Discover the Importance of Prenatal Care

MonBabyWaiting4YouDiscover the Importance of Prenatal Care

When you discover you are pregnant, there are a lot of new (and possibly foreign!) things to think about. You undeniably want to have a healthy, smooth pregnancy. Good health can go a long way in bringing a strong, healthy baby into the world. Health complications related to pregnancy occur in one third of pregnancies in the U.S., some of which lead to serious problems for babies and mothers. Fortunately, many of these health complications can be detected and treated with quality prenatal care.

What exactly happens at a prenatal visit?

The objective of having prenatal care is to have the healthiest baby and mother possible by preventing complications and informing soon-to-be mothers how to protect themselves and their babies. When you find out you are pregnant – and ideally even before that – you should select a healthcare professional who can monitor the growth and health of you and your baby throughout pregnancy. Your first visit should be scheduled between 8 and 12 weeks’ gestation, depending on your healthcare provider’s requirements. After that, you will visit the clinic or office every 4 weeks until 28 weeks’ gestation, every other week from weeks 28-36, and every week after 36 weeks along. At these final prenatal appointments, your doctor will begin checking the cervix for dilation and effacement, which signals how ready your body is for the delivery of your baby.

Prenatal care includes tests

At every prenatal visit, you can expect to have your blood pressure and weight checked. Your provider will also measure your belly for the growth of the baby, listen for her heartbeat, and ask for blood or urine samples and other screenings as needed. There is a plethora of prenatal tests out there that may or may not apply to you or your baby. These prenatal tests can be invasive or simple, and most screen for developmental disorders or disease for mother or baby. Some of these tests include:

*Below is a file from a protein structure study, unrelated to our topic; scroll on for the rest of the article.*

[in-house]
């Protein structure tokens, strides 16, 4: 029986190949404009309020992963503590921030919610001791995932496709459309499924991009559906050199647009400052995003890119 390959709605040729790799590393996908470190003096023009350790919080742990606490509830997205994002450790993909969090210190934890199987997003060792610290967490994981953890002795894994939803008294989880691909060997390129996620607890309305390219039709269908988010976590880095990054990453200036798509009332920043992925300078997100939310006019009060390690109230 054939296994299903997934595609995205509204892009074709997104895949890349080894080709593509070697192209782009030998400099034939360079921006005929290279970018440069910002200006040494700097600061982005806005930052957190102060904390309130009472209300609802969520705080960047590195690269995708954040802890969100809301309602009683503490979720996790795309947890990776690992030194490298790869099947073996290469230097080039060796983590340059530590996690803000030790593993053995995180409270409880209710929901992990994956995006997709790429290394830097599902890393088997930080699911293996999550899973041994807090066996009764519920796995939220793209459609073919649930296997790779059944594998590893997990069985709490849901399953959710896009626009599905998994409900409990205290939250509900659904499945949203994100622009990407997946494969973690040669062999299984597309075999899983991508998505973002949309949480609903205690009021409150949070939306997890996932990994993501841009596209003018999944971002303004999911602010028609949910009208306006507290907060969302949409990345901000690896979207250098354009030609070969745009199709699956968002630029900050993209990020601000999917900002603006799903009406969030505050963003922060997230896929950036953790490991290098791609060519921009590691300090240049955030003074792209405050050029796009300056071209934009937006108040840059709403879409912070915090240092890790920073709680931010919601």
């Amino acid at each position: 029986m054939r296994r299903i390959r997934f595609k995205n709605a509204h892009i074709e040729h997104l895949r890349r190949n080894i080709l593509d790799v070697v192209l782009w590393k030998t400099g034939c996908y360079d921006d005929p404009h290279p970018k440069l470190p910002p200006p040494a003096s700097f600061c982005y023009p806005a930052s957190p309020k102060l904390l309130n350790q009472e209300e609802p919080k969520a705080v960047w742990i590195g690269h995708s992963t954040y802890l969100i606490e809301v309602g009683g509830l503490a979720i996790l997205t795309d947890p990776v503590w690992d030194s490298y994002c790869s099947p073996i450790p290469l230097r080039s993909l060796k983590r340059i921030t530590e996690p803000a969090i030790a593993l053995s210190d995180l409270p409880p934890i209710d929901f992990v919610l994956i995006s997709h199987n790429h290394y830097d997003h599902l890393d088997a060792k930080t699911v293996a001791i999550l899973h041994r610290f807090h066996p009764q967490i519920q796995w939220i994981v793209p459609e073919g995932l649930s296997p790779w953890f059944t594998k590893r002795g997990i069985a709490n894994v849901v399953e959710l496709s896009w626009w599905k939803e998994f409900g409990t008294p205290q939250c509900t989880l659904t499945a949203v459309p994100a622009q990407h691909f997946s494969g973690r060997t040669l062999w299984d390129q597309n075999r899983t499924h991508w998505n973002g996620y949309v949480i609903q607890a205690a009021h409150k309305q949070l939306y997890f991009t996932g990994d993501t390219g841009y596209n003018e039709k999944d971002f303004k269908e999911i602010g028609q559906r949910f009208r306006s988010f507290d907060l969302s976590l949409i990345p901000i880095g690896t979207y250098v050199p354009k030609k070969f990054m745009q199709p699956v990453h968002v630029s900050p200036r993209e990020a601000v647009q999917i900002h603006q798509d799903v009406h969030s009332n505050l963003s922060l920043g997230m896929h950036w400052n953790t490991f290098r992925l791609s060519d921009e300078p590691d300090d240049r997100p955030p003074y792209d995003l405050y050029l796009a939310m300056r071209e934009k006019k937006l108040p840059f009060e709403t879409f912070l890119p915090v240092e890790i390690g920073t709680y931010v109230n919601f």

• Ultrasound
  • Blood glucose for gestational diabetes
  • Amniocentesis – For this test, your doctor takes a sample of amniotic fluid for genetic testing or other reasons.
  • Chorionic Villus Sampling (CVS) – An invasive test performed to check for genetic problems in the fetus.
  • Blood and/or urine tests – Blood tests can reveal much about the health of you and your growing baby. For example, high protein levels in the blood stream could indicate preeclampsia; Rh factor could lead to an incompatibility with your baby’s blood; or low iron levels can point to anemia.
  • Genetic testing – If you or your partner have a family history of genetic disorders, either of you and/or your baby can be tested to determine whether you carry genes for inherited disorders. Usually, a small tissue sample is sufficient for genetic screening, but for further testing your doctor may recommend amniocentesis or chorionic villus sampling (CVS).

Screenings for abnormalities that can occur during pregnancy most often yield normal results. In the event there is something abnormal found, diagnosis and treatment can begin right away; a crucial step towards minimizing the effects of disease for you or your baby.

Gaining resources and support through prenatal visits

The 40 weeks of pregnancy can be a time used to prepare for the appearance of your new little baby. Your doctor or midwife can support and encourage you throughout pregnancy as you experience changes in your body and mood. They can answer your questions and recommend resources for pre- and post-delivery. You can expect to receive encouragement for healthful habits – such as exercise and eating well – and help in abstaining from tobacco, drugs, and alcohol. Oftentimes, your health provider will offer (or provide a directory for) classes about labor and delivery, parenting, and postpartum care.

Quality prenatal care can help growing babies have the best chance for a productive life outside the womb. You can even begin receiving care before conceiving a baby. With good prenatal care, if there are any health complications related to the pregnancy, you and your baby can get the help you need immediately.

What questions do you have about prenatal care?  We’d love to hear from you in the comments below!

Sources: https://www.nichd.nih.gov/health/topics/pregnancy/conditioninfo/Pages/prenatal-care.aspx

http://kidshealth.org/en/parents/medical-care-pregnancy.html

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